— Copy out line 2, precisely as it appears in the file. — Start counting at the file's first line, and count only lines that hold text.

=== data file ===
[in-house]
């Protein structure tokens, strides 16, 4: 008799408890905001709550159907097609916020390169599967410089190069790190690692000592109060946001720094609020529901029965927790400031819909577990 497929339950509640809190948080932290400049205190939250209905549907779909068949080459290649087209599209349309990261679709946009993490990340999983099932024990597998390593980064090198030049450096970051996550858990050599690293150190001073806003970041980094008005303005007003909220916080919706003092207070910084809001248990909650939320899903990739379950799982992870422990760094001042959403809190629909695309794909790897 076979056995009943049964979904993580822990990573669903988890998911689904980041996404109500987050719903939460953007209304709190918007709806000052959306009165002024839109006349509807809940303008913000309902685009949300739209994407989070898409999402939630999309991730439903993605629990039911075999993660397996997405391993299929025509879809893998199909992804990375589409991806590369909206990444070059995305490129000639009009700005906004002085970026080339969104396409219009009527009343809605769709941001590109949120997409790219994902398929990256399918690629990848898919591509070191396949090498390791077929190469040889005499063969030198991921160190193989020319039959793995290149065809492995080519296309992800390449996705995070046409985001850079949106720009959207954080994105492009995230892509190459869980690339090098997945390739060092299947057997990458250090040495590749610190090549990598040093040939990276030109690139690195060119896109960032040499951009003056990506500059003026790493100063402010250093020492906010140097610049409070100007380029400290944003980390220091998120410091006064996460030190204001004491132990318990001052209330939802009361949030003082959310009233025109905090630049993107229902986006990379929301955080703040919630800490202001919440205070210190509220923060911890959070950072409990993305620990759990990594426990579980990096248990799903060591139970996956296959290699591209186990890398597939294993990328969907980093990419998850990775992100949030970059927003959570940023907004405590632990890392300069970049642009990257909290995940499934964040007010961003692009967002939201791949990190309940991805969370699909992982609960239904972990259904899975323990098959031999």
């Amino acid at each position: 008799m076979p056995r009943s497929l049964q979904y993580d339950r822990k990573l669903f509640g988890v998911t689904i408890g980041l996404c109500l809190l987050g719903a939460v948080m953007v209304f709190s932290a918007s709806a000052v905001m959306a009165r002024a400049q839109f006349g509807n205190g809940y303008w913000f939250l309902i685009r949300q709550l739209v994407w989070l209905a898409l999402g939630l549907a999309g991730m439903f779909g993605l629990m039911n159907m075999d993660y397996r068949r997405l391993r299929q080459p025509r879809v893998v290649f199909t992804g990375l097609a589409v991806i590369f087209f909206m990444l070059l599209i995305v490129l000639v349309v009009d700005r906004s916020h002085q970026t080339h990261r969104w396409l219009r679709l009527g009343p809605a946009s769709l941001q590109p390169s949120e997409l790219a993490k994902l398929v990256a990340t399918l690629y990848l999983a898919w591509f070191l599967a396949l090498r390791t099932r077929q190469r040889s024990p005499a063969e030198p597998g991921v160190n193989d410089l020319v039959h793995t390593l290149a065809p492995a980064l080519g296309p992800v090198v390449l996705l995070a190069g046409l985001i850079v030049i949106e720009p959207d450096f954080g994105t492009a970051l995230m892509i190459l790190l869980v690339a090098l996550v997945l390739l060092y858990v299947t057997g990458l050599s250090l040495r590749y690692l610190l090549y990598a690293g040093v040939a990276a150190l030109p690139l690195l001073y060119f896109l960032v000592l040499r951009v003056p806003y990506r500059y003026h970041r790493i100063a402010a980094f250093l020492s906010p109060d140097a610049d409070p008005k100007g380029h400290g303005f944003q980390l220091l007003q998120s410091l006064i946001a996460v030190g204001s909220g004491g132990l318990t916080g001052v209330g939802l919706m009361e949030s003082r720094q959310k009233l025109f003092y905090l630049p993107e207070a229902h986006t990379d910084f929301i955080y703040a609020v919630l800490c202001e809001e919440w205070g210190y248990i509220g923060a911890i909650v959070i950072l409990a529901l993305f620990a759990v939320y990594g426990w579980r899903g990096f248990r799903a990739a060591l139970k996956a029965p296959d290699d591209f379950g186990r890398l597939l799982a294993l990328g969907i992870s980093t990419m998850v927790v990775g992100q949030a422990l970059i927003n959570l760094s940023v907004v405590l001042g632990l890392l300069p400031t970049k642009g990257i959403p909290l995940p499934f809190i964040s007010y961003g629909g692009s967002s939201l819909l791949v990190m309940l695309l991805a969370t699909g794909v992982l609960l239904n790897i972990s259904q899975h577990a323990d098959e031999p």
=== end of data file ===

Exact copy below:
């Protein structure tokens, strides 16, 4: 008799408890905001709550159907097609916020390169599967410089190069790190690692000592109060946001720094609020529901029965927790400031819909577990 497929339950509640809190948080932290400049205190939250209905549907779909068949080459290649087209599209349309990261679709946009993490990340999983099932024990597998390593980064090198030049450096970051996550858990050599690293150190001073806003970041980094008005303005007003909220916080919706003092207070910084809001248990909650939320899903990739379950799982992870422990760094001042959403809190629909695309794909790897 076979056995009943049964979904993580822990990573669903988890998911689904980041996404109500987050719903939460953007209304709190918007709806000052959306009165002024839109006349509807809940303008913000309902685009949300739209994407989070898409999402939630999309991730439903993605629990039911075999993660397996997405391993299929025509879809893998199909992804990375589409991806590369909206990444070059995305490129000639009009700005906004002085970026080339969104396409219009009527009343809605769709941001590109949120997409790219994902398929990256399918690629990848898919591509070191396949090498390791077929190469040889005499063969030198991921160190193989020319039959793995290149065809492995080519296309992800390449996705995070046409985001850079949106720009959207954080994105492009995230892509190459869980690339090098997945390739060092299947057997990458250090040495590749610190090549990598040093040939990276030109690139690195060119896109960032040499951009003056990506500059003026790493100063402010250093020492906010140097610049409070100007380029400290944003980390220091998120410091006064996460030190204001004491132990318990001052209330939802009361949030003082959310009233025109905090630049993107229902986006990379929301955080703040919630800490202001919440205070210190509220923060911890959070950072409990993305620990759990990594426990579980990096248990799903060591139970996956296959290699591209186990890398597939294993990328969907980093990419998850990775992100949030970059927003959570940023907004405590632990890392300069970049642009990257909290995940499934964040007010961003692009967002939201791949990190309940991805969370699909992982609960239904972990259904899975323990098959031999």